At the end of our Tuesday morning Agricultural Affairs Committee meeting the chairman announced he would be bringing a rule before us for consideration at the next meeting Thursday morning. He said the rule had to do with importing domestic elk.
Last year we had fought in this committee over rules that affected domestic elk ranchers. This year the chairman is different but the members of the committee are the same. That fight had been ugly with lots of public testimony. You will not know the back story to this issue unless you study the links I have attached.
I looked for the agenda to study up on the rule and the bigger issue before the meeting. I have learned you can’t always rely on the testimony that is presented to get the full story. The agenda was only put out Wednesday afternoon with no link to the specific rule so I could not prepare.
The chairman presented his perspective on the issue. There is a rule (page 19, 02.04.21 600.01) in place that requires elk imported intoIdahoto be immunized against Brucellosis within 30 days of entry. There is another rule (page 19, 02.04.21 601.01) that required elk to be treated for liver fluke parasites at least 60 days and not less than 29 days before entry. So that just gave importers just one day to do both treatments if they were going to just handle their animals once. Our chairman was asking our committee to adopt a concurrent resolution that would eliminate the rule requiring treatment for the liver fluke.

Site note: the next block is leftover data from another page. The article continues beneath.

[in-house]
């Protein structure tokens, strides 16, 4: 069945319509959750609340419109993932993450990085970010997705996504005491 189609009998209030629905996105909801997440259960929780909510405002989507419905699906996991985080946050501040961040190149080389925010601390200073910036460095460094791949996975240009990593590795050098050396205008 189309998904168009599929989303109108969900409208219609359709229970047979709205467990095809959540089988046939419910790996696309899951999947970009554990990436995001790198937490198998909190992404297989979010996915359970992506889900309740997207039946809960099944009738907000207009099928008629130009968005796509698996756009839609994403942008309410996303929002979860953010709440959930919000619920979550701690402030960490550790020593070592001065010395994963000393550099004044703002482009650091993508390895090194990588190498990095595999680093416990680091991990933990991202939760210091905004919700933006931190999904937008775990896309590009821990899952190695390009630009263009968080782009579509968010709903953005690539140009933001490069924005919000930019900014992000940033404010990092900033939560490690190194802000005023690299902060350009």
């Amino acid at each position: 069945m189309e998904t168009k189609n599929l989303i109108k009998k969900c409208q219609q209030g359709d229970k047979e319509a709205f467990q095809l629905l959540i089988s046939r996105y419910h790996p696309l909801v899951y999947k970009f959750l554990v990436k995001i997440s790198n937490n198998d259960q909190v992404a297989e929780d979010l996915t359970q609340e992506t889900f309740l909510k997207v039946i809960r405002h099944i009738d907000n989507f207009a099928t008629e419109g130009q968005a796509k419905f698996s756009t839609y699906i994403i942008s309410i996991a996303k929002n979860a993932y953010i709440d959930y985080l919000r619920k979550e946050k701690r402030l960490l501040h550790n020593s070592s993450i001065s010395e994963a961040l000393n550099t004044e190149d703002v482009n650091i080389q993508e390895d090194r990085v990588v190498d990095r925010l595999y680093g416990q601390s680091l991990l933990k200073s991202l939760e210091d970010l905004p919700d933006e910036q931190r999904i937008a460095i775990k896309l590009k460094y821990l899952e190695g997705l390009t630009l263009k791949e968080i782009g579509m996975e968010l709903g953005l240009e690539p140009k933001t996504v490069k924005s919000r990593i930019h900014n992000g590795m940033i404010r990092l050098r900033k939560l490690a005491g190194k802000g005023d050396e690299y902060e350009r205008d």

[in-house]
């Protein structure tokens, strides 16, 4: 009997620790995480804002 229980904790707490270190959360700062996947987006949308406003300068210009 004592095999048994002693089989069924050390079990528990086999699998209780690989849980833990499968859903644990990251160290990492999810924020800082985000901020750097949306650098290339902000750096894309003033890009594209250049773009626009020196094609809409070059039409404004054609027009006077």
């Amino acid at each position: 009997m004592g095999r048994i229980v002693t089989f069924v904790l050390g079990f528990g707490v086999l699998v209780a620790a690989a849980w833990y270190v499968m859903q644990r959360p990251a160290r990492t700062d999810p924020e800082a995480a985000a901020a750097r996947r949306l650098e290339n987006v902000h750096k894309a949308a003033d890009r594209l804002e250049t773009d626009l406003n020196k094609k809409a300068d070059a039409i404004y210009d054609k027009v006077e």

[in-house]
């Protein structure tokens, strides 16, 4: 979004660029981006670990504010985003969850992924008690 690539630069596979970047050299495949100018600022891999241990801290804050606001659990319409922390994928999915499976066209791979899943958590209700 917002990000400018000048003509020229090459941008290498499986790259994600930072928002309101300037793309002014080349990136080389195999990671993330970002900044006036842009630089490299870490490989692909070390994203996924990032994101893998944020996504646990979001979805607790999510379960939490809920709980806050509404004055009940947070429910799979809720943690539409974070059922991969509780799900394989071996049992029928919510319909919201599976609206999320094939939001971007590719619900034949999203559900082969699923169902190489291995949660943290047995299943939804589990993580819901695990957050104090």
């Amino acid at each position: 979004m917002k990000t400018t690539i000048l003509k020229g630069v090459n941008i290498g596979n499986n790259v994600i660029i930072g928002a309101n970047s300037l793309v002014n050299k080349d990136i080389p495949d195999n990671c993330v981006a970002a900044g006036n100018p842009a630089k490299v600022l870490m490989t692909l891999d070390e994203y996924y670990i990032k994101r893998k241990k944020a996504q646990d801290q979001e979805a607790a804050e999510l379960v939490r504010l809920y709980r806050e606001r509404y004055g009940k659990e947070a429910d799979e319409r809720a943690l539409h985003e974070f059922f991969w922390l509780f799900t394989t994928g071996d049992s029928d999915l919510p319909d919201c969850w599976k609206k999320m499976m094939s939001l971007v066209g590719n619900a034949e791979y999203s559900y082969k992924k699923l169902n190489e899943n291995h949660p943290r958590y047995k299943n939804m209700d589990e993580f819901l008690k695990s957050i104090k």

I asked the state Department of Agriculture veterinarian if this would put our wild herds at risk for infestation with this parasite. He didn’t know. We had no one else there to testify.
The motion for the resolution passed. I knew we only had three votes to beat it, but it was the process, the self interest, the ethics that galled me. I had both unanswered questions and a bad taste.
We have asked the chairman to return the issue to the committee for a full hearing. He is considering our request.